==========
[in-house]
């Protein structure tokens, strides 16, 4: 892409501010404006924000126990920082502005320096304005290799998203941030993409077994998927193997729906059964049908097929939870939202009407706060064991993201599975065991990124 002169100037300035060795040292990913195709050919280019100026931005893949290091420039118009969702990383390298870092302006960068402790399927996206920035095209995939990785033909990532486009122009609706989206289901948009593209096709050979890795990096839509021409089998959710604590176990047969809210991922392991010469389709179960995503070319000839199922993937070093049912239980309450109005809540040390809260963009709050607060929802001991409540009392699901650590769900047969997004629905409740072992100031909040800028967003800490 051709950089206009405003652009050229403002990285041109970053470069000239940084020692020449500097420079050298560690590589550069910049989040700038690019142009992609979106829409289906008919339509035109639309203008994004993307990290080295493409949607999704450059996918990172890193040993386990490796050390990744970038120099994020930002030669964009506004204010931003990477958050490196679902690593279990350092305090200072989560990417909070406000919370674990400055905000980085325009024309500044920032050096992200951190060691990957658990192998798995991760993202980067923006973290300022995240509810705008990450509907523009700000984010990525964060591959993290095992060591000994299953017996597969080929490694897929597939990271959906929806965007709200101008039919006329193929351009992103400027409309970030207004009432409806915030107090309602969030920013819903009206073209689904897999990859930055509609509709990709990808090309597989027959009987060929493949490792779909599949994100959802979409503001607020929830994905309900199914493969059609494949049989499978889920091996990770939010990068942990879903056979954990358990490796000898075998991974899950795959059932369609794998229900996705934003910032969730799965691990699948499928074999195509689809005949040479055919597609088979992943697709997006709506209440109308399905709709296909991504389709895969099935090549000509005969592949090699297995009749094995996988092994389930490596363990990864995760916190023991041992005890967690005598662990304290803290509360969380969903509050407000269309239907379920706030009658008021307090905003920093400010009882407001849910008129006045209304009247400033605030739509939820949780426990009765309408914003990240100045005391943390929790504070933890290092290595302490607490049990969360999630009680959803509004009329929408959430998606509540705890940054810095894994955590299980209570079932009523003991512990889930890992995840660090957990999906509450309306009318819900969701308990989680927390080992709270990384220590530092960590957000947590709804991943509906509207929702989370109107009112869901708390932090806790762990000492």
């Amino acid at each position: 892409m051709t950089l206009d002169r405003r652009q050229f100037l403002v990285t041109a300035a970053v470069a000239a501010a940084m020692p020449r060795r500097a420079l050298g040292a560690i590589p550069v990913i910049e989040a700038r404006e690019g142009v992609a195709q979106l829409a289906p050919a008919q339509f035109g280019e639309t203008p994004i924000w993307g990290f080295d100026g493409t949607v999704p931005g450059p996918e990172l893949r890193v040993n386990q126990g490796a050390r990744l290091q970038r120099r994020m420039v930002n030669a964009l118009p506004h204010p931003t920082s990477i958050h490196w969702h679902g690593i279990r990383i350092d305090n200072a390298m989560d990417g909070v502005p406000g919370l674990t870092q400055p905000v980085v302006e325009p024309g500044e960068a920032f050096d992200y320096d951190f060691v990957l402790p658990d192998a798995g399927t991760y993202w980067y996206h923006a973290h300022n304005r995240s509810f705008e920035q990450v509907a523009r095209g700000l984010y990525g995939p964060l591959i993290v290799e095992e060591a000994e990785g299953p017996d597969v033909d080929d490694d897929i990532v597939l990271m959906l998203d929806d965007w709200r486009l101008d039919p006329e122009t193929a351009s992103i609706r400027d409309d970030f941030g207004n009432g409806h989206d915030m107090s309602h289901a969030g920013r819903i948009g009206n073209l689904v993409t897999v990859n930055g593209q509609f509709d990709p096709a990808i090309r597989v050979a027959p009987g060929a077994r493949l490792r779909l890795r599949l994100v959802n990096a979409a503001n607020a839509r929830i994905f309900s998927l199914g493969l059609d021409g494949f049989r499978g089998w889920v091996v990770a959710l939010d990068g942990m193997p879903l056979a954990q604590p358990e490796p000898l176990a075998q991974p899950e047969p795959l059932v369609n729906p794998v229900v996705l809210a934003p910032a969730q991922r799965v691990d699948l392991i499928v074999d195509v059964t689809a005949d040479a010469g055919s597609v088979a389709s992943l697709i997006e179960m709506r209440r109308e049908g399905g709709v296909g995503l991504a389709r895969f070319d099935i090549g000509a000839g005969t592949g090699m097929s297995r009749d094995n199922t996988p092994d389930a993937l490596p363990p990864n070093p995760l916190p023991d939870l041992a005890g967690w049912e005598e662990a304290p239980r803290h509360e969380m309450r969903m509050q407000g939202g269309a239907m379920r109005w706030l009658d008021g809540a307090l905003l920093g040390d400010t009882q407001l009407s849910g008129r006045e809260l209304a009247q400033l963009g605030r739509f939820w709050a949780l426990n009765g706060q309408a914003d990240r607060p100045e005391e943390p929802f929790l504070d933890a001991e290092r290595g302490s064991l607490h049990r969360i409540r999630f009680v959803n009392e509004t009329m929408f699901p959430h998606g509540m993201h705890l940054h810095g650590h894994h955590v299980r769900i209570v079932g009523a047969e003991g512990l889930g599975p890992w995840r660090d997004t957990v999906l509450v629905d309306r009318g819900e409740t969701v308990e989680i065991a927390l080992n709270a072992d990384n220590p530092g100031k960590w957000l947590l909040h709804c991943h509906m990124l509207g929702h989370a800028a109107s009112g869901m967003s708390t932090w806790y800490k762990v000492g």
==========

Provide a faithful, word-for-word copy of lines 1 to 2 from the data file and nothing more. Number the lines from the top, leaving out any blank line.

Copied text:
[in-house]
């Protein structure tokens, strides 16, 4: 892409501010404006924000126990920082502005320096304005290799998203941030993409077994998927193997729906059964049908097929939870939202009407706060064991993201599975065991990124 002169100037300035060795040292990913195709050919280019100026931005893949290091420039118009969702990383390298870092302006960068402790399927996206920035095209995939990785033909990532486009122009609706989206289901948009593209096709050979890795990096839509021409089998959710604590176990047969809210991922392991010469389709179960995503070319000839199922993937070093049912239980309450109005809540040390809260963009709050607060929802001991409540009392699901650590769900047969997004629905409740072992100031909040800028967003800490 051709950089206009405003652009050229403002990285041109970053470069000239940084020692020449500097420079050298560690590589550069910049989040700038690019142009992609979106829409289906008919339509035109639309203008994004993307990290080295493409949607999704450059996918990172890193040993386990490796050390990744970038120099994020930002030669964009506004204010931003990477958050490196679902690593279990350092305090200072989560990417909070406000919370674990400055905000980085325009024309500044920032050096992200951190060691990957658990192998798995991760993202980067923006973290300022995240509810705008990450509907523009700000984010990525964060591959993290095992060591000994299953017996597969080929490694897929597939990271959906929806965007709200101008039919006329193929351009992103400027409309970030207004009432409806915030107090309602969030920013819903009206073209689904897999990859930055509609509709990709990808090309597989027959009987060929493949490792779909599949994100959802979409503001607020929830994905309900199914493969059609494949049989499978889920091996990770939010990068942990879903056979954990358990490796000898075998991974899950795959059932369609794998229900996705934003910032969730799965691990699948499928074999195509689809005949040479055919597609088979992943697709997006709506209440109308399905709709296909991504389709895969099935090549000509005969592949090699297995009749094995996988092994389930490596363990990864995760916190023991041992005890967690005598662990304290803290509360969380969903509050407000269309239907379920706030009658008021307090905003920093400010009882407001849910008129006045209304009247400033605030739509939820949780426990009765309408914003990240100045005391943390929790504070933890290092290595302490607490049990969360999630009680959803509004009329929408959430998606509540705890940054810095894994955590299980209570079932009523003991512990889930890992995840660090957990999906509450309306009318819900969701308990989680927390080992709270990384220590530092960590957000947590709804991943509906509207929702989370109107009112869901708390932090806790762990000492």